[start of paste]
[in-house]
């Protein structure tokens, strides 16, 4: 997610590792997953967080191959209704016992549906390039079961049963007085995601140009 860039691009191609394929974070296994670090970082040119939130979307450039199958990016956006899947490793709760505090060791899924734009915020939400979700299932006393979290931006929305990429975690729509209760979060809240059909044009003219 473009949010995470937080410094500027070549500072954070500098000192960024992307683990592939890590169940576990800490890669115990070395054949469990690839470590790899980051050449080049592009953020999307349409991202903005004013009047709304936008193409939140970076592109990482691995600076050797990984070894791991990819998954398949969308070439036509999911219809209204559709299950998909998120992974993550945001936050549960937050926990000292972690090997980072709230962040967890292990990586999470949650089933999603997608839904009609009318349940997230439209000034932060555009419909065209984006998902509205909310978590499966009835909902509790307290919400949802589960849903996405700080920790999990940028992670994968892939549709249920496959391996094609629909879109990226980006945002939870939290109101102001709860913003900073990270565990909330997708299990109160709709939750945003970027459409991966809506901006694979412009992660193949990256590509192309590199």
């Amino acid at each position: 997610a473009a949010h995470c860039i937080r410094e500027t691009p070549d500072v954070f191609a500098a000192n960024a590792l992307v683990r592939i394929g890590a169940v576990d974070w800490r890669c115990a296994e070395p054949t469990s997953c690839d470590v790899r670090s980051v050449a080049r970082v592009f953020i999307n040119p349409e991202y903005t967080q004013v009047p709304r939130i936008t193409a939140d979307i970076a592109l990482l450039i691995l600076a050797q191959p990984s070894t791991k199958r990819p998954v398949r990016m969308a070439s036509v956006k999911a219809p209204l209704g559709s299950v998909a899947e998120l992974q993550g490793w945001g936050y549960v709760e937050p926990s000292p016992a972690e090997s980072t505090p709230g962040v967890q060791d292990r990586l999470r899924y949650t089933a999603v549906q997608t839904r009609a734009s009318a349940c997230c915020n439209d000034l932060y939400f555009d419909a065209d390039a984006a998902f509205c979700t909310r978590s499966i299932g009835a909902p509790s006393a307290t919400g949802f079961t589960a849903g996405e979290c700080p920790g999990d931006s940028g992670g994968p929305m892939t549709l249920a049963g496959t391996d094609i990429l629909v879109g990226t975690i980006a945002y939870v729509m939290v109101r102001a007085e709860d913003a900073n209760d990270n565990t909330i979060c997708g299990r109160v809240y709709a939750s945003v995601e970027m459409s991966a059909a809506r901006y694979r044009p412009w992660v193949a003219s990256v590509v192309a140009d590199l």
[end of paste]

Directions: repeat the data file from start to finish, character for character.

[in-house]
């Protein structure tokens, strides 16, 4: 997610590792997953967080191959209704016992549906390039079961049963007085995601140009 860039691009191609394929974070296994670090970082040119939130979307450039199958990016956006899947490793709760505090060791899924734009915020939400979700299932006393979290931006929305990429975690729509209760979060809240059909044009003219 473009949010995470937080410094500027070549500072954070500098000192960024992307683990592939890590169940576990800490890669115990070395054949469990690839470590790899980051050449080049592009953020999307349409991202903005004013009047709304936008193409939140970076592109990482691995600076050797990984070894791991990819998954398949969308070439036509999911219809209204559709299950998909998120992974993550945001936050549960937050926990000292972690090997980072709230962040967890292990990586999470949650089933999603997608839904009609009318349940997230439209000034932060555009419909065209984006998902509205909310978590499966009835909902509790307290919400949802589960849903996405700080920790999990940028992670994968892939549709249920496959391996094609629909879109990226980006945002939870939290109101102001709860913003900073990270565990909330997708299990109160709709939750945003970027459409991966809506901006694979412009992660193949990256590509192309590199």
């Amino acid at each position: 997610a473009a949010h995470c860039i937080r410094e500027t691009p070549d500072v954070f191609a500098a000192n960024a590792l992307v683990r592939i394929g890590a169940v576990d974070w800490r890669c115990a296994e070395p054949t469990s997953c690839d470590v790899r670090s980051v050449a080049r970082v592009f953020i999307n040119p349409e991202y903005t967080q004013v009047p709304r939130i936008t193409a939140d979307i970076a592109l990482l450039i691995l600076a050797q191959p990984s070894t791991k199958r990819p998954v398949r990016m969308a070439s036509v956006k999911a219809p209204l209704g559709s299950v998909a899947e998120l992974q993550g490793w945001g936050y549960v709760e937050p926990s000292p016992a972690e090997s980072t505090p709230g962040v967890q060791d292990r990586l999470r899924y949650t089933a999603v549906q997608t839904r009609a734009s009318a349940c997230c915020n439209d000034l932060y939400f555009d419909a065209d390039a984006a998902f509205c979700t909310r978590s499966i299932g009835a909902p509790s006393a307290t919400g949802f079961t589960a849903g996405e979290c700080p920790g999990d931006s940028g992670g994968p929305m892939t549709l249920a049963g496959t391996d094609i990429l629909v879109g990226t975690i980006a945002y939870v729509m939290v109101r102001a007085e709860d913003a900073n209760d990270n565990t909330i979060c997708g299990r109160v809240y709709a939750s945003v995601e970027m459409s991966a059909a809506r901006y694979r044009p412009w992660v193949a003219s990256v590509v192309a140009d590199l």